‘Last Christmas’ review: Emilia Clarke and Henry Golding can't save a cheesy, romantic plot


An average coming-of-age tale disguised as a light-hearted romantic comedy

Kelly Fung |

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Emilia Clarke and Henry Golding play the happy couple in Last Christmas.

If you’re looking for a refreshing sweet Christmas romcom this holiday season, Last Christmas may not be the film for you. Despite the lovey-dovey meet-cute vibes of the trailer, Last Christmas is made less charming by its trite take on love and unfolds as a merely average heartwarming story about trauma, self-acceptance and social integration.

Set in London 2017, the film follows the life of Katarina “Kate” (Emilia Clarke), a George Michael fanatic who dresses as an elf in a Christmas store that is open all year round. After a near-death experience causes her to engage in a very self-destructive lifestyle, she resorts to returning home to live with her parents after she alienates her flatmates.




Things seem bleak, but she suddenly meets a charming but mysterious man named Tom (Henry Golding) outside the store where she works. A few more chance encounters with this endearing stranger and Kate falls head-over-heels in love. With his gentle encouragement, Kate decides to take steps to pursue her life-long dream of becoming a singer.

Though the movie is led by an attractive cast including Emilia Clarke (Me Before You), Henry Golding (Crazy Rich Asians) and Academy Award-winning Emma Thompson, even they couldn’t save the cliche romantics in the movie.

The many encounters between Kate and Tom are no different to other cheesy, commonplace romcoms. It’s the same old formula where a poor girl meets a handsome, life-saver who quickly falls in love with her and ardently asks her out, and there’s also an adventurous trip to break into an ice-skating rink to give the girl a surprise. Clarke and Golding did a good job of playing a couple in love, but their chemistry would have been more authentic if their affections had developed in a more natural manner with less trite pick-up lines and dialogue.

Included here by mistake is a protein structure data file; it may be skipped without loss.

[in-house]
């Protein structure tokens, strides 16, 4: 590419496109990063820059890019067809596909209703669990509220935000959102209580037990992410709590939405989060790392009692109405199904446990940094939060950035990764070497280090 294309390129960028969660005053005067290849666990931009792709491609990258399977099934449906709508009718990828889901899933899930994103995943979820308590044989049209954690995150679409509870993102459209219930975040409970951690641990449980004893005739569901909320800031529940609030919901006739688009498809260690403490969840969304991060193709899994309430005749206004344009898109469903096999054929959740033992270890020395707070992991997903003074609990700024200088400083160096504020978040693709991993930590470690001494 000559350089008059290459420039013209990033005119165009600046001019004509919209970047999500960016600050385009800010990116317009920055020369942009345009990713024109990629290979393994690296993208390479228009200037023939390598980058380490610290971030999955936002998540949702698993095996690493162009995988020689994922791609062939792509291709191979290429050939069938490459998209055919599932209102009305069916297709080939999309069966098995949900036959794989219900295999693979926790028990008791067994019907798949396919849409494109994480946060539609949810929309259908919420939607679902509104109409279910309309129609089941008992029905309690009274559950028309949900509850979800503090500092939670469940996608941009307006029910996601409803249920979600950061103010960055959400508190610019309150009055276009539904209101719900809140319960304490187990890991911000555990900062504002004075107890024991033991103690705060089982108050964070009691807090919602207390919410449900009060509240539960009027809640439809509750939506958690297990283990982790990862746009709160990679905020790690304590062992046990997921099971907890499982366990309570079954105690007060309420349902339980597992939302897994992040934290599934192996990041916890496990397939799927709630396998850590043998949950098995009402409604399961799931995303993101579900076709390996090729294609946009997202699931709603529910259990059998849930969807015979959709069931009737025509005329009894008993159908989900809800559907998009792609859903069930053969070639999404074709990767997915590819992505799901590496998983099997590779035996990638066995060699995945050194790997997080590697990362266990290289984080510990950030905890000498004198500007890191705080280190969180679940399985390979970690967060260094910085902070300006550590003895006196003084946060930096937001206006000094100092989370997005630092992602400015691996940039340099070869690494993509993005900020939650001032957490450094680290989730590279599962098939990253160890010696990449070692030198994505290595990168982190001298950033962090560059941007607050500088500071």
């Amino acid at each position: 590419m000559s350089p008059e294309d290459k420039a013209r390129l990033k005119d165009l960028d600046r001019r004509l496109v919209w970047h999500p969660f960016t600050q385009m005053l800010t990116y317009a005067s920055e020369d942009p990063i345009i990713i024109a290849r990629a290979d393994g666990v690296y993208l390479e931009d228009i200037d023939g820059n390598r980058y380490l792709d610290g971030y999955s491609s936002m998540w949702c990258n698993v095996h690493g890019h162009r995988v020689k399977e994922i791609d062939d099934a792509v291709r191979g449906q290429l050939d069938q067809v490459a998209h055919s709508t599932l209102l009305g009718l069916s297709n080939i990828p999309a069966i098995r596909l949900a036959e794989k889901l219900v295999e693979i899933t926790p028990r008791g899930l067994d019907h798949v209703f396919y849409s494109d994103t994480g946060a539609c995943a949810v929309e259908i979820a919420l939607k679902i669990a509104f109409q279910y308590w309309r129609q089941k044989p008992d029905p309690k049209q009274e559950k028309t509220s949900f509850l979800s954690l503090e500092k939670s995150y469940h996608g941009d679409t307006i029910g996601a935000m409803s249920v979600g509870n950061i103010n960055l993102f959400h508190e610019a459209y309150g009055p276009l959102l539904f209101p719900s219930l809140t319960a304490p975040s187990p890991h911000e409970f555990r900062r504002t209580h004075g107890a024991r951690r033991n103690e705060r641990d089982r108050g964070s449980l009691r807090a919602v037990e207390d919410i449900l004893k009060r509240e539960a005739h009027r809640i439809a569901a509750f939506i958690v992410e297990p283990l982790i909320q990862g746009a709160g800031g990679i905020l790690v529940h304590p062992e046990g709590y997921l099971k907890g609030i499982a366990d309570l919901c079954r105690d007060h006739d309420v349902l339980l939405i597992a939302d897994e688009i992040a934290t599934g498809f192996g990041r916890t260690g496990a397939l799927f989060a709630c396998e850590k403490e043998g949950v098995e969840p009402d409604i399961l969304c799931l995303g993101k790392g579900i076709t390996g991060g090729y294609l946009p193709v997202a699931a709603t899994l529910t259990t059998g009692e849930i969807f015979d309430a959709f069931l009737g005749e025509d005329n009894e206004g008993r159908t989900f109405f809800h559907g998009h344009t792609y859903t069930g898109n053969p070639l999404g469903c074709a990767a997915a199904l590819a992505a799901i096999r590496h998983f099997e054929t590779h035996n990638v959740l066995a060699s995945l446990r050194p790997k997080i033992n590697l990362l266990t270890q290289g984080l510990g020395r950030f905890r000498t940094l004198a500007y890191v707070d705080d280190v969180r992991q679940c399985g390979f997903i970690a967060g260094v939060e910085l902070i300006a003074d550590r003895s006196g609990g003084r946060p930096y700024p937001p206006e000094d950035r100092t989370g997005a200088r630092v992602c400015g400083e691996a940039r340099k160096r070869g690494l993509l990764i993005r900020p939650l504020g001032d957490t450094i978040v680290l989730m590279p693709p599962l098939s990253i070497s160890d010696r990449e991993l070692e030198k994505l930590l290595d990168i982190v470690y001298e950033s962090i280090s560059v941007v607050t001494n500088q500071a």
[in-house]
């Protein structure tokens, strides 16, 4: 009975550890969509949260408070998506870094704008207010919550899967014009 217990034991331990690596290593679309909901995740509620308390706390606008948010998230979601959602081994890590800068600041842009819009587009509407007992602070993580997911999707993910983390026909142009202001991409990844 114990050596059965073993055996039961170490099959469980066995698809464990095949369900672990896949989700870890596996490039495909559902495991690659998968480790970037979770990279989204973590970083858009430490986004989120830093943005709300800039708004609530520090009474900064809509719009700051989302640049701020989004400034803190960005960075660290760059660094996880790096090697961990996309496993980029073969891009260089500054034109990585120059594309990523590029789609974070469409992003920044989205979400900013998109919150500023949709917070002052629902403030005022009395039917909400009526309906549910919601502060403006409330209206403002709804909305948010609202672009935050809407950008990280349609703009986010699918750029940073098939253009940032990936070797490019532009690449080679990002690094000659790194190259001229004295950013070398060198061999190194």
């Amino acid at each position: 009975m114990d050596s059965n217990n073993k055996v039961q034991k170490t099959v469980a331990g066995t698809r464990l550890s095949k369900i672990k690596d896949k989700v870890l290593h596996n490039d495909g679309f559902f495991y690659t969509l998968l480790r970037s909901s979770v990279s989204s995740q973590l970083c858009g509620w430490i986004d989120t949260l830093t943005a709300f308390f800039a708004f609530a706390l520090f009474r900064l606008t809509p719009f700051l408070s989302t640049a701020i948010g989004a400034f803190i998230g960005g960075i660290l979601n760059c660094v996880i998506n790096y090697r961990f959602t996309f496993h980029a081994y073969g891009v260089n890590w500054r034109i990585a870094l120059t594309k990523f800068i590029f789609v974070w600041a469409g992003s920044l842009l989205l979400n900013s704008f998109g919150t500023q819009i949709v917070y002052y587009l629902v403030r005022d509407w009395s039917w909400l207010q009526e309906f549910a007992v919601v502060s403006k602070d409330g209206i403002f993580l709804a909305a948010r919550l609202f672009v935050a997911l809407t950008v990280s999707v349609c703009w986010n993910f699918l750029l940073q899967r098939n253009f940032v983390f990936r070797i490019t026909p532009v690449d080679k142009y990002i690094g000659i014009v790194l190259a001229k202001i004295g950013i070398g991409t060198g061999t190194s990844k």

While it’s a surprisingly cliche story between Kate and Tom in the first half of the movie, the story has an unpredictable plot twist which plays out with emotional depth in the second half which makes it less disastrous. Through the character arc of Kate, the personal struggles and family conflicts that Kate faces are quite authentic and relate to common situations today’s society.

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When a major illness changed Kate’s fate, she is tortured by the expectation to act “normal” from others after the illness. Therefore, she escapes from who she truly is and chooses to become her very own version of a free, songbird. She dodges calls from her mother and turns to alcohol and casual relationships to relieve her unsettledness. After meeting Tom, his angelic, selfless, optimistic worldview leads Kate to acknowledge the struggles she has been facing and she gradually steps out of her cage and re-integrates into society.

It’s also obvious that the movie aims to deliver something more than a love story with its social and political commentary. The film goes on to depict the disconnection and segregation in society and how such a mentality of “otherness” hurts people in the UK. In a scene where an expat gets told off on a bus by a stranger for not speaking English in the UK, it exposes the anti-immigrant sentiments in the society. Such lack of willingness to accept others and open distrust can also be seen from the longstanding disconnection in Kate’s family and the hopelessness of the person-in-charge of a local homeless shelter

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Featuring prominently the music of George Michael and Wham!, what's worth noting is that the producers apparently tried to match the songs with the plot, such as Heal the Pain when Tom is trying to comfort Kate at her most helpless moment. The plot twist at the end also gives a new meaning to the bittersweet classic Last Christmas.

If you are expecting it to be a quality romcom for Christmas, you will be disappointed as it’s neither funny nor romantic and there are many others that do better. But as a passable coming-of-age tale with light social commentary, it’s not a bad way to spend a night.